Citation Edit

Oates v. County of Sacramento, 78 Cal. App. 3d 745, 143 Cal. Rptr. 337 (1978) (full-text).

Factual Background Edit

Oates owned real property leased to the county superintendent of schools for administrative purposes. A portion of the space was used by the superintendent to store educational tapes and to house a print shop and computer data processing center. Some of the educational tapes and some of the computer time were rented out to private schools. Oates sued for the refund of taxes paid on building space leased to the superintendent, arguing that under the California Constitution,[1] the property was exempt from property taxation.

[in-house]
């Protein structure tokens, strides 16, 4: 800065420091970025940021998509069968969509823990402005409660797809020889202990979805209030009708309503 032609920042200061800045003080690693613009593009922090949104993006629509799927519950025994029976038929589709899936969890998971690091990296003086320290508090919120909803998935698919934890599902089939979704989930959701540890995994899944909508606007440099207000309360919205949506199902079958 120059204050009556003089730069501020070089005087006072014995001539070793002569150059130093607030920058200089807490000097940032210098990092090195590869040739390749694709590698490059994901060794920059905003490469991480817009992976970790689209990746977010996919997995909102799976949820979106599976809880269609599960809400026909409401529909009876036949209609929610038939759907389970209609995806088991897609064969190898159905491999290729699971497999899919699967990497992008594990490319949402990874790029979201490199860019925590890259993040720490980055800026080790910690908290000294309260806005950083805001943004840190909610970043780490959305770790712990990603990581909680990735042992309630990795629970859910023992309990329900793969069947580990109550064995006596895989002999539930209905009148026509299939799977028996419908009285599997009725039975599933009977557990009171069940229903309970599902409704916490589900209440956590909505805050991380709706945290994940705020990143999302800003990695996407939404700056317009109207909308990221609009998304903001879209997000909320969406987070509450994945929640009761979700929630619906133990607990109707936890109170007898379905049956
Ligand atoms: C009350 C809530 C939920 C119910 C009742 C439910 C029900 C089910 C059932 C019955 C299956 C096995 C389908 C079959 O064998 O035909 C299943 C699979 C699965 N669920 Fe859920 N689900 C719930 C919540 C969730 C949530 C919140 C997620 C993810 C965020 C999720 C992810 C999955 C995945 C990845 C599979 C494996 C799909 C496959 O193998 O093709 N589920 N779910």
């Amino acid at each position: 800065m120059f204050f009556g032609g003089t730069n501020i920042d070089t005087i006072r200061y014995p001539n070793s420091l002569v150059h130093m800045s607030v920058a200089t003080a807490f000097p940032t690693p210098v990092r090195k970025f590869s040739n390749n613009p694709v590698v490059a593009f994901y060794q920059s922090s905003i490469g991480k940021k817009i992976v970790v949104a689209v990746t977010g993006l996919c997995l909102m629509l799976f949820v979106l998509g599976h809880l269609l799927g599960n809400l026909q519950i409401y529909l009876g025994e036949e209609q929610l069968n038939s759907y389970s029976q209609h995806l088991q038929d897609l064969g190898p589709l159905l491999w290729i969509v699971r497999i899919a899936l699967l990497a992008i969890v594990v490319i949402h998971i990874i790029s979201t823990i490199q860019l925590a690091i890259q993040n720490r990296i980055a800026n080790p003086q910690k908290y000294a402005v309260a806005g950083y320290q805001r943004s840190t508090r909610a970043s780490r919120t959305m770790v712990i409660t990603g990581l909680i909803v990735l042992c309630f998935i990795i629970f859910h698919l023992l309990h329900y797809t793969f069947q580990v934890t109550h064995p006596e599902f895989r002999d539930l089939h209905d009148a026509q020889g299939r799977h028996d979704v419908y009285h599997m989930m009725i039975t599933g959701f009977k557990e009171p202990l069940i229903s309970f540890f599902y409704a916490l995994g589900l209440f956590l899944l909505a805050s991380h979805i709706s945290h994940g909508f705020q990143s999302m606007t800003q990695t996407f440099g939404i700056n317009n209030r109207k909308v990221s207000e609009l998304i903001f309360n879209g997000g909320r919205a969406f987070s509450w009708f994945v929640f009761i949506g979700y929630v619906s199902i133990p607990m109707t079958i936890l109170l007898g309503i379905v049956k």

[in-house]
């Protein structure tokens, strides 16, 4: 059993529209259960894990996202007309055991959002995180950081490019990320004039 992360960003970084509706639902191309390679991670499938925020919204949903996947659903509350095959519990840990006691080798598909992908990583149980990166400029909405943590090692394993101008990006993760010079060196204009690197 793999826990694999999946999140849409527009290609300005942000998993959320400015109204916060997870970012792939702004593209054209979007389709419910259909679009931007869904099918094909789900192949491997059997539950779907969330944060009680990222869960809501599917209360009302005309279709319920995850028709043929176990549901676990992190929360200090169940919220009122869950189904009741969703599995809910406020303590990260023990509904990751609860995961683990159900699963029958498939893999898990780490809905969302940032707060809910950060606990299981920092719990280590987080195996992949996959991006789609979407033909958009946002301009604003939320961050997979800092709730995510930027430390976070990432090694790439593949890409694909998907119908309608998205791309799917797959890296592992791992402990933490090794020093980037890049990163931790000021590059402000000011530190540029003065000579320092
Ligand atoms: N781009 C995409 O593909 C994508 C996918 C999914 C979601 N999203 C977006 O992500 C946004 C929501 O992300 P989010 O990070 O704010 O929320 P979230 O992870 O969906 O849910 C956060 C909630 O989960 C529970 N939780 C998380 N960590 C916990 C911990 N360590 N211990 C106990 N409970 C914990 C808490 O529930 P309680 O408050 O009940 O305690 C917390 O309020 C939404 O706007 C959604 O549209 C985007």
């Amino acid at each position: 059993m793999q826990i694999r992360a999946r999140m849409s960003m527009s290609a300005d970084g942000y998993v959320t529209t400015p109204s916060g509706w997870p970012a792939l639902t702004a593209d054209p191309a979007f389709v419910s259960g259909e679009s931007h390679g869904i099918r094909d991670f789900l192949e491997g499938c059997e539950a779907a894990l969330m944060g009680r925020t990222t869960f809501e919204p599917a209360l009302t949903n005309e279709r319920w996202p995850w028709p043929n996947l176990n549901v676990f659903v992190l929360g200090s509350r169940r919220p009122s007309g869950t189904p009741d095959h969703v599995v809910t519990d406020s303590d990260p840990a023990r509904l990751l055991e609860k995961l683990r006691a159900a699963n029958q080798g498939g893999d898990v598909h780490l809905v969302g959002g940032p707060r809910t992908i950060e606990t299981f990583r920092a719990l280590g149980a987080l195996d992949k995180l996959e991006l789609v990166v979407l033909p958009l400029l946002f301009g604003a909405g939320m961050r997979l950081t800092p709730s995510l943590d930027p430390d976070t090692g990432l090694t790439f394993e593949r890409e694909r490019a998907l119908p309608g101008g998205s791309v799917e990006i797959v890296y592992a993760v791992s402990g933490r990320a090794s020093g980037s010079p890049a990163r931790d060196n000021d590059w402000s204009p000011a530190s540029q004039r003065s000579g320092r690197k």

Trial Court Proceedings Edit

The trial court ruled against Oates on the ground that the property was not exclusively used for the purpose found in the exemption, but its use was only incidental to the public school system. The court of appeal reversed and remanded for apportionment proceedings, holding that the term "exclusively" includes incidental as well as primary uses; such incidental use, however, must be directly connected with, essential to, and in furtherance of the primary use. The court further held that the extent of the nonpublic use of the computer was de minimis because it serviced school districts in Northern California, the State Department of Education, and the Chancellor's Office of the Community Colleges and because private users paid for only 3% of the computer time.


  1. Cal. Const. art. XIII, § 3(d) provides, inter alia: "The following are exempt from property taxation: (d) Property . . . used exclusively for public schools.”

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